One of my favorite things about the Late Show with David Letterman was its commitment to tradition, no matter how silly those traditions were. Dave would attempt to guess his mother’s Thanksgiving pies, Darlene Love stopped by to belt out “Baby Please Come Home for Christmas” and Jay Thomas tried to knock a meatball off the top of a Christmas tree. The traditions were rather bizarre, but Letterman continued to roll them out year after year, probably for his own amusement as much as his fans’.
One of those traditions was Letterman calling upon his longtime bandleader Paul Shaffer to tell the story of Cher singing “O Holy Night” on a 1973 Christmas special. He’s been doing it since at least the early 1990s — probably longer – and as Dave routinely pointed out, the biggest laugh always came with the word “muff.”
The holidays just won’t be the same without it.
I don’t know why Chris Elliott never became a huge star, but if I had to guess, I’d say it’s because he’s weird looking and makes most people uncomfortable. Nevertheless, Elliott’s numerous appearances on Late Night with David Letterman helped define that show’s oddball sensibility in the 1980s. For me, two Chris Elliott segments immediately come to mind: 1) His hilariously unflattering impression of Jay Leno (above), complete with hideous prosthetic chin, and 2) his gross/brilliant dog food taste-testing bit. Both appearances proved that Elliott would go places other comedians wouldn’t in pursuit of the laugh. Whenever he was on the show, he was the best part of it.
I’d be surprised if Elliott wasn’t featured on Letterman’s final show in some way, although it would be hard to top the tribute that he gave Dave back in February, where he got choked up discussing what David Letterman has meant to his life. For once, the eternal goofball reveals a moment of true heartfelt emotion, and speaks for everyone who isn’t ready to let Letterman go. And then he sings, and it’s wonderful.
Back in September of 2007, at the height of Paris Hilton mania, the perpetually baby-talking Paris Hilton appeared on the Late Show to promote her new line of perfume and a movie. However at the time the socialite had only just recently been released from jail, where she had spent 45 days on a probation violation. Dave wasn’t so much into talking about the perfume and stuff, and instead grilled Hilton, asking her detailed questions about her time behind bars.
Hilton politely answered his questions for a few minutes and then charismatically said that she had “moved on with her life and didn’t want to talk about it anymore,” to which Dave responded, “This is where you and I are different, because this is all I want to talk about.” He was relentless, and continued way beyond the point that Hilton got visibly upset. It probably crossed the line of “funny ha ha” to “funny mean,” but this was also Paris Hilton we’re talking about here.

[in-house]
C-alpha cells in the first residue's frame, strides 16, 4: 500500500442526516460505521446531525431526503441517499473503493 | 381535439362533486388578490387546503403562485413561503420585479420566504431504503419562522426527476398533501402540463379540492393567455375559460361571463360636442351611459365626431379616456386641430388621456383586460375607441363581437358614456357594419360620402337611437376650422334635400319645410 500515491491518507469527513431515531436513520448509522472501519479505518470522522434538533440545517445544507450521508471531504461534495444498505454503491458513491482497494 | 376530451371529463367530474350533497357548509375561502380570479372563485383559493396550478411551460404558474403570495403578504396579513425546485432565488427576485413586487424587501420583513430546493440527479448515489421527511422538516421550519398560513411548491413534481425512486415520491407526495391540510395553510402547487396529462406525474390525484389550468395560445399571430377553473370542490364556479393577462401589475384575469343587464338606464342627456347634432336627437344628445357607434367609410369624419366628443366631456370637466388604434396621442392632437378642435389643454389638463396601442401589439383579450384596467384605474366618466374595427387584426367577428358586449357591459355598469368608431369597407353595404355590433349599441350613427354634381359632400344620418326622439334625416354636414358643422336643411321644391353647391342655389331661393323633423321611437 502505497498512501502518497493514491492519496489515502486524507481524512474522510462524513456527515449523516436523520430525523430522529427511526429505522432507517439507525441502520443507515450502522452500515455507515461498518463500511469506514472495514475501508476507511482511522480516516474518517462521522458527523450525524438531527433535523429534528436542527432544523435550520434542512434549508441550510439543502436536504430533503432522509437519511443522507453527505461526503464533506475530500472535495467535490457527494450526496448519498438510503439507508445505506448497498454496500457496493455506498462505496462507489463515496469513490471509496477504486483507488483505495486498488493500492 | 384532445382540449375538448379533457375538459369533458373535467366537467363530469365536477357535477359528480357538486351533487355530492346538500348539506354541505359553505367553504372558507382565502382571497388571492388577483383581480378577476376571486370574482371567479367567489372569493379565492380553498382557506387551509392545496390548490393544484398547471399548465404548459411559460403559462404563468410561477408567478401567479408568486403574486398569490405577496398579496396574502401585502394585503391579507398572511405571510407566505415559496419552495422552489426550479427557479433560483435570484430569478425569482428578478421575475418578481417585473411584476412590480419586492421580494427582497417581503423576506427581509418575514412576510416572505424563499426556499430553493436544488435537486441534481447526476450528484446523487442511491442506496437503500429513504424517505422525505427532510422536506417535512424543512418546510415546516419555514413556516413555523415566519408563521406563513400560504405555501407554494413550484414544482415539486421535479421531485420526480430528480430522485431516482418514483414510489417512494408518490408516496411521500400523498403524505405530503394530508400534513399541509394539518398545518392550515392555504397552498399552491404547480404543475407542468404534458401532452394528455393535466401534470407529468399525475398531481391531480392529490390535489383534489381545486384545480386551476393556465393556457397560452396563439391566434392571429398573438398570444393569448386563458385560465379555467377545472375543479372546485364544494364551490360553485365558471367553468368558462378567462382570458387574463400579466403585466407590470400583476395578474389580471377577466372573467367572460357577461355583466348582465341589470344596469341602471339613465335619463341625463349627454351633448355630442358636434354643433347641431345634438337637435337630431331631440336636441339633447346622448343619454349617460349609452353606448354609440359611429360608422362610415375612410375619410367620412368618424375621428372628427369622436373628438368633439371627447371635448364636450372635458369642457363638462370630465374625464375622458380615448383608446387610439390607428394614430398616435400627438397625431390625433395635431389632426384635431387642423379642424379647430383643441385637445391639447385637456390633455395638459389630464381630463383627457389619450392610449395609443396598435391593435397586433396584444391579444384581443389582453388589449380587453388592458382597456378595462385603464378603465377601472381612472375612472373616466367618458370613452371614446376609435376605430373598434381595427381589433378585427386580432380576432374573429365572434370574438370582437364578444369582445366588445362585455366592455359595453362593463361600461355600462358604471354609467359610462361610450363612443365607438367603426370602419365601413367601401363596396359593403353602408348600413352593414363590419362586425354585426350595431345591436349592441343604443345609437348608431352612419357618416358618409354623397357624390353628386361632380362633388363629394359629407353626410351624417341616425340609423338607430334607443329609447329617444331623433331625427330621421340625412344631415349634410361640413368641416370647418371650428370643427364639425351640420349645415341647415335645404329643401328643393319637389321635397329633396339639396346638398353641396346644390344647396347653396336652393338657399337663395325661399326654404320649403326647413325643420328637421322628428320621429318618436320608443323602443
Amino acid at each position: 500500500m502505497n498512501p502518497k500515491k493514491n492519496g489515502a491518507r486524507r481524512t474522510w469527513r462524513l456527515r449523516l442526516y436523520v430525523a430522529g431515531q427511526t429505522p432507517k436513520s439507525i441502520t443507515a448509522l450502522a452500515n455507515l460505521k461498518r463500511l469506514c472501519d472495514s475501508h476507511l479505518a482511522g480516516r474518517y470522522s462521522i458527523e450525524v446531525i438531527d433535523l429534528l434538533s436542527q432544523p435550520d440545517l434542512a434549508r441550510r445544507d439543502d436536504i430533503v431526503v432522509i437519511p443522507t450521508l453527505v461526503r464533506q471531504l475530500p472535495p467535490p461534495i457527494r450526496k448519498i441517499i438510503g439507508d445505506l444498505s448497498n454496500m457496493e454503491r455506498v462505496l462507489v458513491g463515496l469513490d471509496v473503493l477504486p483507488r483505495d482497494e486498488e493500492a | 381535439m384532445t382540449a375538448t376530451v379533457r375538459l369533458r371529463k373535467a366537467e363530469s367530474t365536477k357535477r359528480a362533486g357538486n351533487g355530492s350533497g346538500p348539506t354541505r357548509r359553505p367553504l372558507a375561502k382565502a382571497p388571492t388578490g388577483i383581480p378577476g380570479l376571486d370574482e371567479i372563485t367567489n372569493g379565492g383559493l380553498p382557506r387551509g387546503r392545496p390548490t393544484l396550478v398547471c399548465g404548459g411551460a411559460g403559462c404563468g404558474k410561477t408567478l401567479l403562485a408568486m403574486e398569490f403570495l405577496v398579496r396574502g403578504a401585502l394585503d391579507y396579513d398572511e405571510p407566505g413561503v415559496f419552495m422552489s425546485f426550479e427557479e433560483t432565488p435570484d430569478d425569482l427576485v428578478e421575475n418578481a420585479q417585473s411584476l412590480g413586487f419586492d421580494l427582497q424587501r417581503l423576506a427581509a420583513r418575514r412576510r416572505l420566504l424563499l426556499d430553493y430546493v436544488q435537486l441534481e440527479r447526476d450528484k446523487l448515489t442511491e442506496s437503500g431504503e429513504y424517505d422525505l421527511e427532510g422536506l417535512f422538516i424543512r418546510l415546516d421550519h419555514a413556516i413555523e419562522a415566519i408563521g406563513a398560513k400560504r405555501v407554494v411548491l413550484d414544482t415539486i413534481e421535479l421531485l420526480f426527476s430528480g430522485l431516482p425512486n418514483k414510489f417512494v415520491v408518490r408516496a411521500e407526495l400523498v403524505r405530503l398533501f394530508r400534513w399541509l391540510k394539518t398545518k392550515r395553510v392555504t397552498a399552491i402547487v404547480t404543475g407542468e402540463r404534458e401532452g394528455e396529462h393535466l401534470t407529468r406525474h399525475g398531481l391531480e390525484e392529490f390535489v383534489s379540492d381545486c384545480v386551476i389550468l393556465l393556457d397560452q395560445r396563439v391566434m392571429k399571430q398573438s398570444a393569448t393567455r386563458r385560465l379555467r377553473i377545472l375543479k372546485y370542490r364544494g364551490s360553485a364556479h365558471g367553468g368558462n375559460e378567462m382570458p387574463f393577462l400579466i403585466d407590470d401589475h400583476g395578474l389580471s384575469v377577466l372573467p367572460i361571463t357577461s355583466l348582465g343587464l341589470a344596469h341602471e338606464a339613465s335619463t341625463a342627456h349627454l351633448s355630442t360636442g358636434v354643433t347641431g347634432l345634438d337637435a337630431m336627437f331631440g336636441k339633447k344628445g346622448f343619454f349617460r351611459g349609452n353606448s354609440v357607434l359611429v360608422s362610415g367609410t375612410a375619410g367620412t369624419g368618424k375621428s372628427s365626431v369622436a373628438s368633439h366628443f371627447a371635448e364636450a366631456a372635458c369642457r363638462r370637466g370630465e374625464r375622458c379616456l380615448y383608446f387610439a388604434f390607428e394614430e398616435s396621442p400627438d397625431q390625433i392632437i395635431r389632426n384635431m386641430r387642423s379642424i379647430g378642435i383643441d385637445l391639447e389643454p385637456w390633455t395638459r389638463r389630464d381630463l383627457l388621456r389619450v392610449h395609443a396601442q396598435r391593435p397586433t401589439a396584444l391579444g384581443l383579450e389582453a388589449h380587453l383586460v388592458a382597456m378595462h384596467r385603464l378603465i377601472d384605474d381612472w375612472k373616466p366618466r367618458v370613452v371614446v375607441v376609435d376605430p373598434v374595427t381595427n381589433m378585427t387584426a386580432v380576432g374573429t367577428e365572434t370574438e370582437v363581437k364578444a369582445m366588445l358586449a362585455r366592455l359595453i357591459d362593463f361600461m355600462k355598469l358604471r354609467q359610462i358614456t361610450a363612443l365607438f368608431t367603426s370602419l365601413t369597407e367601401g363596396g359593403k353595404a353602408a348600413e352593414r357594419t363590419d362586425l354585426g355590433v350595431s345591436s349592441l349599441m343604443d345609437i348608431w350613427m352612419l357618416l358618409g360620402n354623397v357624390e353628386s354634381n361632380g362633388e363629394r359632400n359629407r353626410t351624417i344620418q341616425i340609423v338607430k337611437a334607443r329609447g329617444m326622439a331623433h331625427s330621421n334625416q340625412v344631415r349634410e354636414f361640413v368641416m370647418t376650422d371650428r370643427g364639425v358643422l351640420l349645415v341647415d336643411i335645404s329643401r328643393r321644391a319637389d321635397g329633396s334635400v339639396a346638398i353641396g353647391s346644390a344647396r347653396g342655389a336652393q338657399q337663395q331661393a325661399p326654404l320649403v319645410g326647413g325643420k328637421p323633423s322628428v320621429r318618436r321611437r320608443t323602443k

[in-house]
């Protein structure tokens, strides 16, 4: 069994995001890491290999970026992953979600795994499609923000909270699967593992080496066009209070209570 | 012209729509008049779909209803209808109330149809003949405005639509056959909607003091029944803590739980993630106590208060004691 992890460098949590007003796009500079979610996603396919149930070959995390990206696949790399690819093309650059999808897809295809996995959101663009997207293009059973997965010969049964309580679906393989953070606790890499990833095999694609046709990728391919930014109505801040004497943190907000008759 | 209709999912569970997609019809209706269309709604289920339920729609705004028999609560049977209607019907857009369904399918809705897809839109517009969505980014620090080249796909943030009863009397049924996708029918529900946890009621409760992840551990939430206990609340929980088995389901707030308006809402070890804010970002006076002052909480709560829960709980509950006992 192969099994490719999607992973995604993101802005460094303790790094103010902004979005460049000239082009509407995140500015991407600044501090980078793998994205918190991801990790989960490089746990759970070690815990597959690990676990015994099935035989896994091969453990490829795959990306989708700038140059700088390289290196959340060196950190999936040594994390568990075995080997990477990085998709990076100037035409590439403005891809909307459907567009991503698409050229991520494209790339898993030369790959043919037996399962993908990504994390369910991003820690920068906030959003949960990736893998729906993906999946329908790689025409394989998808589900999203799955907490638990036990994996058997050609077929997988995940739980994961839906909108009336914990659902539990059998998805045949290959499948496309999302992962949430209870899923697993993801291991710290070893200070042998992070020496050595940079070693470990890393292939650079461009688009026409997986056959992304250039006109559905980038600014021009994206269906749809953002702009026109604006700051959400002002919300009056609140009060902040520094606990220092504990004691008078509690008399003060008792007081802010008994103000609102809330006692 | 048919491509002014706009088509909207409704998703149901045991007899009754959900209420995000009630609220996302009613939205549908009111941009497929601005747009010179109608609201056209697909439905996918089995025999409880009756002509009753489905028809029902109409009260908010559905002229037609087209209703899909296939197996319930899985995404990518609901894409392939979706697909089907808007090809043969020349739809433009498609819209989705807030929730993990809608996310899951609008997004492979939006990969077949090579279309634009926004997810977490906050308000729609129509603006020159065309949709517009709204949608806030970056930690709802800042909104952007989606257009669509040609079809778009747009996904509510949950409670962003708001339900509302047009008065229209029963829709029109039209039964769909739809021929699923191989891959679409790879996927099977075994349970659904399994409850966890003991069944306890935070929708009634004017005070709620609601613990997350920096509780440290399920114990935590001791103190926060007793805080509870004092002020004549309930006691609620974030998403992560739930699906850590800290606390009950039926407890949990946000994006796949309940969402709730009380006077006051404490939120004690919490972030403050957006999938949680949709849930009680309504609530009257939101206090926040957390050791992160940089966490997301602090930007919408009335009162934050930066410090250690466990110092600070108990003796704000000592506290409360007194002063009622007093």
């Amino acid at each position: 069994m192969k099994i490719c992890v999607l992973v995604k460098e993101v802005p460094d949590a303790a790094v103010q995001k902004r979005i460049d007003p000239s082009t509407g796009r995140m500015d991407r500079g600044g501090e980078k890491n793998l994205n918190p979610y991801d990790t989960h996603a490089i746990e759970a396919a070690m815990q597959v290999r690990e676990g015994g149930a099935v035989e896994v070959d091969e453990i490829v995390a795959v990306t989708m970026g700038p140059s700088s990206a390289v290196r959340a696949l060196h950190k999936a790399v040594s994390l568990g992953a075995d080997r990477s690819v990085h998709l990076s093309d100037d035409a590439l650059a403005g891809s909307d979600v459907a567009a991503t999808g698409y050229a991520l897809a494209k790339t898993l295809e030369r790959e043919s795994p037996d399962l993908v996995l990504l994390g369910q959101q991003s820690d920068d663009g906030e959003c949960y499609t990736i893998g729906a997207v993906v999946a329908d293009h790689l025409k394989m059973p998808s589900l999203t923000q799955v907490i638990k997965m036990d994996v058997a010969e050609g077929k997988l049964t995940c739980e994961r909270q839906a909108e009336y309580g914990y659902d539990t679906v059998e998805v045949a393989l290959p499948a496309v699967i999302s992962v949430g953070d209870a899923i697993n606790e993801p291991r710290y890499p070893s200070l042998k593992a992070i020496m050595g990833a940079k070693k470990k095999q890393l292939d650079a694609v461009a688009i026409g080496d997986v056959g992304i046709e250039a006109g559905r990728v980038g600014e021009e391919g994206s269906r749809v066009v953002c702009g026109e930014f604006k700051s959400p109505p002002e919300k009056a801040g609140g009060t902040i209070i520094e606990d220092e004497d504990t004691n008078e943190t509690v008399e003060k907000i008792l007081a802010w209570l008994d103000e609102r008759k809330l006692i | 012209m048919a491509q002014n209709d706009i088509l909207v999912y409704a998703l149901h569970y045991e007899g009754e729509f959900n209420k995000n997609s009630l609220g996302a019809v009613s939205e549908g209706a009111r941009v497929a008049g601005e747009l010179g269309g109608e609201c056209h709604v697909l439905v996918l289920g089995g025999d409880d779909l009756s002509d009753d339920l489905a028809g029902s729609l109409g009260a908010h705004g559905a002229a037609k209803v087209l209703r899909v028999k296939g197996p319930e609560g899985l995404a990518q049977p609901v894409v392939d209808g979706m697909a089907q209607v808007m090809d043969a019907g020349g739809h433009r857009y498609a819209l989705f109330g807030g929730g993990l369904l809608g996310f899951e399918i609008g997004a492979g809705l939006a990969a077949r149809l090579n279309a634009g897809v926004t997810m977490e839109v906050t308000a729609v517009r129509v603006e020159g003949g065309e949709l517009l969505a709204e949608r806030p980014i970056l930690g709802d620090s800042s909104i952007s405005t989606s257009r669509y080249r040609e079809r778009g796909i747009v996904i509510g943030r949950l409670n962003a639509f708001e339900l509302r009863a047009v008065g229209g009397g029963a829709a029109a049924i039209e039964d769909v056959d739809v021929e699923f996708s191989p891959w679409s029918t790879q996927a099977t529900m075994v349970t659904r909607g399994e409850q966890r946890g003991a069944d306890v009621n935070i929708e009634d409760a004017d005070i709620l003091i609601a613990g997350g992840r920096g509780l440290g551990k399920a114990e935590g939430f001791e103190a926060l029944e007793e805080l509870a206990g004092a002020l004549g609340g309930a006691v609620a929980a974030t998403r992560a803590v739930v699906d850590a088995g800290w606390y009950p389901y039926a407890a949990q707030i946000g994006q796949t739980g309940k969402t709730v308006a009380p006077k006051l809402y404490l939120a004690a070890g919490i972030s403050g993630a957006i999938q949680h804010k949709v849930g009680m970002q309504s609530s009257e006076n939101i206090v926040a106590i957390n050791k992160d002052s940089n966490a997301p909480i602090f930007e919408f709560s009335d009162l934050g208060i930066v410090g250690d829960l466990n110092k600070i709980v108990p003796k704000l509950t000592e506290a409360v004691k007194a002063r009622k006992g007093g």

Paris and Dave have since made up and she’s appeared on his show several times since. It’s just a shame he never brought the knives out like that for Kim Kardashian.
People don’t often remember this, but back in the day — especially when he was still on Late Night — Letterman would frequently leave the studio to do remote segments, pieces that would probably dominate YouTube if that had existed back then. He gradually phased out those segments once he moved to The Late Show at 11:30, although he did continue to do remotes with various people from the neighborhood (Rupert Gee, chief among them). Maybe my favorite remote segment in the early days of The Late Show, however, was when Dave ran the drive-thru for a Taco Bell (he’s also worked the McDonald’s drive-thru and harassed the drive-thru workers at the Wendy’s drive-thru). The Taco Bell drive-thru segment, however, was vintage early Dave, playing a wise-ass who’d harass the drive-thru customers to their breaking point, rarely giving viewers at home the satisfaction of the reveal.
It’s not so much that he flung things off a roof just to watch them explode all over the ground below. I mean, don’t get me wrong, it is that too, to a degree, as throwing stuff off a roof is great fun. One time in college my friends and I spent a whole afternoon doing it. Highly recommended. But the reason I’m including it here is just the sheer chaos of it. A broadcast network gave David Letterman a late-night talk show and he responded by splattering watermelons and televisions and such, among his many other unhinged stunts. It was anarchy. Sweet, sweet anarchy.